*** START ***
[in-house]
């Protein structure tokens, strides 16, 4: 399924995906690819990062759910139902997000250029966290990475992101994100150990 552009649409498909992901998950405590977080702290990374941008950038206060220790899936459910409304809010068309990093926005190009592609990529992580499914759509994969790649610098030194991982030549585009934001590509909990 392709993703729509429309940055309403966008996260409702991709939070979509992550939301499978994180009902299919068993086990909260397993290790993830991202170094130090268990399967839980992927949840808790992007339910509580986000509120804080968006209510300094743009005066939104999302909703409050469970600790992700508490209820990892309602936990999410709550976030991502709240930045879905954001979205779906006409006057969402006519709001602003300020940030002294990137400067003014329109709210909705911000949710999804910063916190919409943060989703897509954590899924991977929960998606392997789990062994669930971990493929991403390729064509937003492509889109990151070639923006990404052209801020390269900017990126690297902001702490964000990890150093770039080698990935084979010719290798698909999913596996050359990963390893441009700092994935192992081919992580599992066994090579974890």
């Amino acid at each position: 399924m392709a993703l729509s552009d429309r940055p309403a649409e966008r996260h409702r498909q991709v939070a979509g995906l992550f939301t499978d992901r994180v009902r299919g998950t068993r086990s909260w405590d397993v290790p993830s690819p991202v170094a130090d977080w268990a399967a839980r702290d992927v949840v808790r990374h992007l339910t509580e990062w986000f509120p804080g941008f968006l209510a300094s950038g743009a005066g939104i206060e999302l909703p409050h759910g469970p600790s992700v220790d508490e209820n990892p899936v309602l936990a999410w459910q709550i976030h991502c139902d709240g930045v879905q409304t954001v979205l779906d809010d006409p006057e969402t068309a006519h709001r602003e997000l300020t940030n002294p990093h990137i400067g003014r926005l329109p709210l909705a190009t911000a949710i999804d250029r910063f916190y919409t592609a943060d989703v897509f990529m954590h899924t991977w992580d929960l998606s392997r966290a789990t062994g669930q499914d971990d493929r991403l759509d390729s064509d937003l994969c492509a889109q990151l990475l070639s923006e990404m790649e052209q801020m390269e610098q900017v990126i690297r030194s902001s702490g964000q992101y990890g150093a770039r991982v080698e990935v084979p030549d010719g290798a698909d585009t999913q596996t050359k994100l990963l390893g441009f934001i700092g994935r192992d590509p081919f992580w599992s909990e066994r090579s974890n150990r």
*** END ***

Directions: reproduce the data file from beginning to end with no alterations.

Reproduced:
[in-house]
């Protein structure tokens, strides 16, 4: 399924995906690819990062759910139902997000250029966290990475992101994100150990 552009649409498909992901998950405590977080702290990374941008950038206060220790899936459910409304809010068309990093926005190009592609990529992580499914759509994969790649610098030194991982030549585009934001590509909990 392709993703729509429309940055309403966008996260409702991709939070979509992550939301499978994180009902299919068993086990909260397993290790993830991202170094130090268990399967839980992927949840808790992007339910509580986000509120804080968006209510300094743009005066939104999302909703409050469970600790992700508490209820990892309602936990999410709550976030991502709240930045879905954001979205779906006409006057969402006519709001602003300020940030002294990137400067003014329109709210909705911000949710999804910063916190919409943060989703897509954590899924991977929960998606392997789990062994669930971990493929991403390729064509937003492509889109990151070639923006990404052209801020390269900017990126690297902001702490964000990890150093770039080698990935084979010719290798698909999913596996050359990963390893441009700092994935192992081919992580599992066994090579974890």
């Amino acid at each position: 399924m392709a993703l729509s552009d429309r940055p309403a649409e966008r996260h409702r498909q991709v939070a979509g995906l992550f939301t499978d992901r994180v009902r299919g998950t068993r086990s909260w405590d397993v290790p993830s690819p991202v170094a130090d977080w268990a399967a839980r702290d992927v949840v808790r990374h992007l339910t509580e990062w986000f509120p804080g941008f968006l209510a300094s950038g743009a005066g939104i206060e999302l909703p409050h759910g469970p600790s992700v220790d508490e209820n990892p899936v309602l936990a999410w459910q709550i976030h991502c139902d709240g930045v879905q409304t954001v979205l779906d809010d006409p006057e969402t068309a006519h709001r602003e997000l300020t940030n002294p990093h990137i400067g003014r926005l329109p709210l909705a190009t911000a949710i999804d250029r910063f916190y919409t592609a943060d989703v897509f990529m954590h899924t991977w992580d929960l998606s392997r966290a789990t062994g669930q499914d971990d493929r991403l759509d390729s064509d937003l994969c492509a889109q990151l990475l070639s923006e990404m790649e052209q801020m390269e610098q900017v990126i690297r030194s902001s702490g964000q992101y990890g150093a770039r991982v080698e990935v084979p030549d010719g290798a698909d585009t999913q596996t050359k994100l990963l390893g441009f934001i700092g994935r192992d590509p081919f992580w599992s909990e066994r090579s974890n150990r």